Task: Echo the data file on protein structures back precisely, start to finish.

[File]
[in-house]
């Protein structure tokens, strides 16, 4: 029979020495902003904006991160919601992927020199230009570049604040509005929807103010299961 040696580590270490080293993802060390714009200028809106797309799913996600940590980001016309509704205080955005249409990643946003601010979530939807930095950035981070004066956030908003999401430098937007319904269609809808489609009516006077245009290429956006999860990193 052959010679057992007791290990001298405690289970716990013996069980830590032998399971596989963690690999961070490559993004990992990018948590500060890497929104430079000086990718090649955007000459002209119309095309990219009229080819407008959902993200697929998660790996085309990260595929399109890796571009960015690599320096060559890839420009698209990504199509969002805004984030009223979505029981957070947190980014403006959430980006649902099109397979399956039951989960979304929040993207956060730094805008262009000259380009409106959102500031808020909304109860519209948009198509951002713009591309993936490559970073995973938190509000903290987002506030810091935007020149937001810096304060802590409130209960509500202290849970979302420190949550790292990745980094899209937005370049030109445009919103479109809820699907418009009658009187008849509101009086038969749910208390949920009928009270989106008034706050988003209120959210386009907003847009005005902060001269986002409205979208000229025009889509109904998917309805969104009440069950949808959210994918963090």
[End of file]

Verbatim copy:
[in-house]
């Protein structure tokens, strides 16, 4: 029979020495902003904006991160919601992927020199230009570049604040509005929807103010299961 040696580590270490080293993802060390714009200028809106797309799913996600940590980001016309509704205080955005249409990643946003601010979530939807930095950035981070004066956030908003999401430098937007319904269609809808489609009516006077245009290429956006999860990193 052959010679057992007791290990001298405690289970716990013996069980830590032998399971596989963690690999961070490559993004990992990018948590500060890497929104430079000086990718090649955007000459002209119309095309990219009229080819407008959902993200697929998660790996085309990260595929399109890796571009960015690599320096060559890839420009698209990504199509969002805004984030009223979505029981957070947190980014403006959430980006649902099109397979399956039951989960979304929040993207956060730094805008262009000259380009409106959102500031808020909304109860519209948009198509951002713009591309993936490559970073995973938190509000903290987002506030810091935007020149937001810096304060802590409130209960509500202290849970979302420190949550790292990745980094899209937005370049030109445009919103479109809820699907418009009658009187008849509101009086038969749910208390949920009928009270989106008034706050988003209120959210386009907003847009005005902060001269986002409205979208000229025009889509109904998917309805969104009440069950949808959210994918963090």